From the archives: Lambert led his Canaries to ‘extraordinary’ derby day joys against Ipswich
PUBLISHED: 12:00 06 February 2019 | UPDATED: 15:15 06 February 2019
Archant © 2009
Ahead of East Anglian battle resuming, David Freezer takes a look back at Ipswich manager Paul Lambert’s interviews during 2010-11, when he led Norwich to the bragging rights with an emphatic derby double.
Paul Lambert knows exactly what is required to secure victory in an East Anglian derby.
The Scot led Norwich to a remarkable league double during City’s glorious promotion campaign of 2010-11, racking up a huge 9-2 aggregate score.
Yet almost eight years later the former Scotland midfielder finds himself the other side of the border and battling relegation, after seeing his managerial career take a nosedive.
Lambert dragged the Canaries from League One to mid-table in the Premier League after back-to-back promotions, with his derby day successes making his achievements unforgettable in Norfolk.
That was capped by a famous 5-1 triumph at Portman Road, capped by a late goal from Liverpool loanee Dani Pacheco, leaving the then Norwich boss to rave about his promotion chasers.
“I thought my team right from the off were extraordinary in the football they played,” Lambert said after that success in April 2011, which put his City team back up to second in the table.
“It was incredible, but right from the off. We were up against a team that was on fire lately and a crowd that is as vibrant as anywhere we have been.
“To come here and do what we have done I think was a big, big test of character and I thought the performance was excellent.”
He concluded: “To go to your old rivals and do it in their back yard and win the way we did and play the way we did...”
It was almost too good to be true for supporters, players and coaches but Lambert kept his cool amid the local excitement around derby day.
After a decorated playing career which included a host of honours at Celtic and a Champions League triumph with Borussia Dortmund, the former Wycombe and Colchester boss always kept his distance from the hype.
“I’ve seen most things in football but the Norwich-Ipswich game is every bit as important as Rangers-Celtic or Dortmund-Schalke because I know how important it is to the fans,” he said ahead of the first game that season.
“It should never be under-estimated. It doesn’t matter what derby you play in. I was fortunate enough to play in the Glasgow one, and then the German one which is the same. It’s vital to the people in Germany, vital to the people in Glasgow and vital to the people here.
“The main focal point is the fans and the players. Derby games, no matter how you want to look at them, are vital to the city and it is vital for us as a club to try to win it. It doesn’t matter what form people go into derby games with. It’s a cracking game for us to play.”
However, Lambert was only actually on the touchline for one of the derby battles that campaign, as he was banned from the dug-out when Town came to Carrow Road in November 2010.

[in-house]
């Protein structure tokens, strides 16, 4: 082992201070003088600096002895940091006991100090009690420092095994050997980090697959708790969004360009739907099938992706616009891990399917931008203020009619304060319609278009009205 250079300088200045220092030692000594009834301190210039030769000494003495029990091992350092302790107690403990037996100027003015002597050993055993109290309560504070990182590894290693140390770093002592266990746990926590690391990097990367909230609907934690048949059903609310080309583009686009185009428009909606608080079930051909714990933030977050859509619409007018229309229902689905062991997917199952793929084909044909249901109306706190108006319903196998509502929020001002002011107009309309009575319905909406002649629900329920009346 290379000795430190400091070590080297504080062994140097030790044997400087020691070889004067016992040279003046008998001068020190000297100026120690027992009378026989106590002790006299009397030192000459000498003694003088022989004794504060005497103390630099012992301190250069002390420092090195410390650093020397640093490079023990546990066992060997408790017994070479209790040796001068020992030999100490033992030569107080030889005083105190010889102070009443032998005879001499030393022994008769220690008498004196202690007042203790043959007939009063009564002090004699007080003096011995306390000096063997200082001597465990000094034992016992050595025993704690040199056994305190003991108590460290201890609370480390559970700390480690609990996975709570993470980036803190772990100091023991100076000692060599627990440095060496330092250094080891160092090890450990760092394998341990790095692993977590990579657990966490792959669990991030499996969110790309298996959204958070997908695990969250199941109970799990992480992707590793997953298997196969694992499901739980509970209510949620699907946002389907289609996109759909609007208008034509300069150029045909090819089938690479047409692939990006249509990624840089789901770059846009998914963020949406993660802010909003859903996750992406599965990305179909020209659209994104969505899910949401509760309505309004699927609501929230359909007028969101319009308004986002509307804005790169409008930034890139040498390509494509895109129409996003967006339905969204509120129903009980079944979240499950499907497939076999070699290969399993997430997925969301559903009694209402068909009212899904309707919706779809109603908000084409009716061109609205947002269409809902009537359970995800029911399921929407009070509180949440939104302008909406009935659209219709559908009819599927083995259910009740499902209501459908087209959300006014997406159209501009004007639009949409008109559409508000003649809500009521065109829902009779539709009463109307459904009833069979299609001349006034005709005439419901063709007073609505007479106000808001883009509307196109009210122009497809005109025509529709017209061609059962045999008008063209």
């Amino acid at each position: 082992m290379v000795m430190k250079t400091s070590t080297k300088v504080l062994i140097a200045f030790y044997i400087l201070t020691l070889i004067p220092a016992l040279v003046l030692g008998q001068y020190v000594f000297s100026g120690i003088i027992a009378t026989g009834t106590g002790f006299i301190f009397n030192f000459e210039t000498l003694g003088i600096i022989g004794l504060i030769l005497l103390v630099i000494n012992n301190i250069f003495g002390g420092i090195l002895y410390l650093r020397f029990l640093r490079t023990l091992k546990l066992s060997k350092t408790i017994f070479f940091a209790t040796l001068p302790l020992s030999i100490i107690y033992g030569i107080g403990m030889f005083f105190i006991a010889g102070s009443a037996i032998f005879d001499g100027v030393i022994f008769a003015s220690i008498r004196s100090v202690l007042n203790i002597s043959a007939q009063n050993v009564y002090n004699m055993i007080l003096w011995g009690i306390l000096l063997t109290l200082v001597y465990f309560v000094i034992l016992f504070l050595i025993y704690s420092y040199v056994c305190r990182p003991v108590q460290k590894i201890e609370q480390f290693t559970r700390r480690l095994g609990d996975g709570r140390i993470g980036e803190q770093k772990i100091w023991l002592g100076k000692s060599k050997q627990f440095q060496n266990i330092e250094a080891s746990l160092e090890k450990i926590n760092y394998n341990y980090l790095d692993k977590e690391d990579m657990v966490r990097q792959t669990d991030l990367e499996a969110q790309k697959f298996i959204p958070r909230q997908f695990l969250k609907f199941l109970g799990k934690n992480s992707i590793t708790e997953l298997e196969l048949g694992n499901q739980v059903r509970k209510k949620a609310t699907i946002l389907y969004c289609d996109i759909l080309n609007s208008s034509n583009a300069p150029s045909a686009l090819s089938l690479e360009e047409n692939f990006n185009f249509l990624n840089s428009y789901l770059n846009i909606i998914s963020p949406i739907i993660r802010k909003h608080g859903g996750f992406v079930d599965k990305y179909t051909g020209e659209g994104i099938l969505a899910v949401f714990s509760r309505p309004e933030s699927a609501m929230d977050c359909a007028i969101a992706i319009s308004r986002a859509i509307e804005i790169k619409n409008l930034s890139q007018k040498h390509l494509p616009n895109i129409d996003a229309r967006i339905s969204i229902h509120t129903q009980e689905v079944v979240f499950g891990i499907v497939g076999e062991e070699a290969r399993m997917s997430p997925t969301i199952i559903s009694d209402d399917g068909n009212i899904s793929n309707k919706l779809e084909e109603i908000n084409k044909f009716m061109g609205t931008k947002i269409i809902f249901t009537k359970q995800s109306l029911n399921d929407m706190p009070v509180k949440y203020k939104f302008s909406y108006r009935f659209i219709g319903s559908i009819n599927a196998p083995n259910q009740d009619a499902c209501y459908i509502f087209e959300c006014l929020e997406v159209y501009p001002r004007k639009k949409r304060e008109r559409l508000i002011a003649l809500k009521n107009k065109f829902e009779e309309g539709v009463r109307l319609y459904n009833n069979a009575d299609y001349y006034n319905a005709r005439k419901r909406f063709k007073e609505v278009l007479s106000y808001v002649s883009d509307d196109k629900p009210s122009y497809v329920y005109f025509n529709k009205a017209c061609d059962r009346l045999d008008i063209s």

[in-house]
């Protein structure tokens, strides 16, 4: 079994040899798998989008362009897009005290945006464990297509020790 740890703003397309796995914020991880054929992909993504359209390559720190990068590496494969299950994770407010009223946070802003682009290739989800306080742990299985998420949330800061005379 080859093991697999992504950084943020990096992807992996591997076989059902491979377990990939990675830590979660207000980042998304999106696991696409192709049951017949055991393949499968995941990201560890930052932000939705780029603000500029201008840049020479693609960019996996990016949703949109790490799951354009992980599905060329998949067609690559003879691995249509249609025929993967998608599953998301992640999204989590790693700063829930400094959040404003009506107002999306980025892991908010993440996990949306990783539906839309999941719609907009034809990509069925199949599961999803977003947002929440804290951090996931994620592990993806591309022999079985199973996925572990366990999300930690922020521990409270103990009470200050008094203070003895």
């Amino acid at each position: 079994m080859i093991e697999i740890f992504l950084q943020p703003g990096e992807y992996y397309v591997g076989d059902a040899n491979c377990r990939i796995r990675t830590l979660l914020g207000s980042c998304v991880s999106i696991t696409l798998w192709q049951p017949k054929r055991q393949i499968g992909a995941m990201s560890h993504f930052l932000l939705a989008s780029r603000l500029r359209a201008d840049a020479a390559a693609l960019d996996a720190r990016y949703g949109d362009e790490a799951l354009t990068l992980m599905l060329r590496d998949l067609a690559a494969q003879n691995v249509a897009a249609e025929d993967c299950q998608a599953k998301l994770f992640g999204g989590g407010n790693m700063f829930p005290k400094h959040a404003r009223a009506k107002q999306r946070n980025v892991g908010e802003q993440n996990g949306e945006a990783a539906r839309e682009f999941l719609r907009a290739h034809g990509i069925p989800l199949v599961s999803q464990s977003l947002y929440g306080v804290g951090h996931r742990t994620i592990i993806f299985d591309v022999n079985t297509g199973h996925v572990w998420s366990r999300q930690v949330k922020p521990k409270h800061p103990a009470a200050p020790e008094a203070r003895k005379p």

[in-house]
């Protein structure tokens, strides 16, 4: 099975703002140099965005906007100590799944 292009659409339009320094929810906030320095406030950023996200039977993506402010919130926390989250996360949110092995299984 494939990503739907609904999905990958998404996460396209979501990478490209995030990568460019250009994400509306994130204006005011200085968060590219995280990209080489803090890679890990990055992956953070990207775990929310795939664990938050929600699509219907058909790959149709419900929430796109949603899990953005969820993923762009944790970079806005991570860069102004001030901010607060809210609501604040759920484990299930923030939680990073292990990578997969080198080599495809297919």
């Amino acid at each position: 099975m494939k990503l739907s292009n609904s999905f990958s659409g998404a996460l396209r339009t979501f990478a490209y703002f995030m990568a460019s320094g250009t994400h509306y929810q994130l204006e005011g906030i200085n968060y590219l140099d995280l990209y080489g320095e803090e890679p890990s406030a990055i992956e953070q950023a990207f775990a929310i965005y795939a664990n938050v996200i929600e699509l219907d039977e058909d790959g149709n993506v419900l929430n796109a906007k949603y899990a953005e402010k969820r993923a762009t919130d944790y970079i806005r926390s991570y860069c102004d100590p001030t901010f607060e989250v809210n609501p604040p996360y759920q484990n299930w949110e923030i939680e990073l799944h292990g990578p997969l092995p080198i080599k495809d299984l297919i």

The man who had led Norwich to the League One title admitted a charge of improper conduct after being sent to the stands during a feisty 3-3 draw at Reading, in which Grant Holt was sent off – which was later rescinded.
He left his technical area to check on Korey Smith after a poor challenge had gone unpunished and was then sent to the stands by referee Michael Oliver amid angry exchanges, leading to a two-game suspension.
That meant Lambert had to watch his first derby from the directors’ box, leaving assistant Ian Culverhouse in charge.
”I think I might go into that Barclay End just to see what it’s like!” joked Lambert at the time.
“I will probably be in the directors’ box. You probably need to keep your emotions intact compared to what I normally do. I need to just curtail it a wee bit.
“But Ian will know exactly what we think and there won’t be a problem. Ian is vital to me and he knows exactly what we think and knows exactly what to do so we don’t have a problem.
“Ideally I would like to be in the technical area, so I have to take it. But the game will take care of itself. The magnitude will take care of itself. The players won’t need me to stand there to know how important it is.”
He was right. City romped to a 4-1 win which contributed to the end of Roy Keane’s time in charge at Town, with skipper Grant Holt helping himself to a hat-trick in front of a watching audience of millions, with the game screened live on BBC One.
Whether he is booed or ignored at Carrow Road this Sunday lunchtime, he will always be remembered for his fantastic spell as City’s manager.
Unfortunately, the one quote you won’t be hearing from him before this match is an admission that his decision to leave for Aston Villa in 2012 was a mistake – as so many Canaries fans warned him it was at the time.
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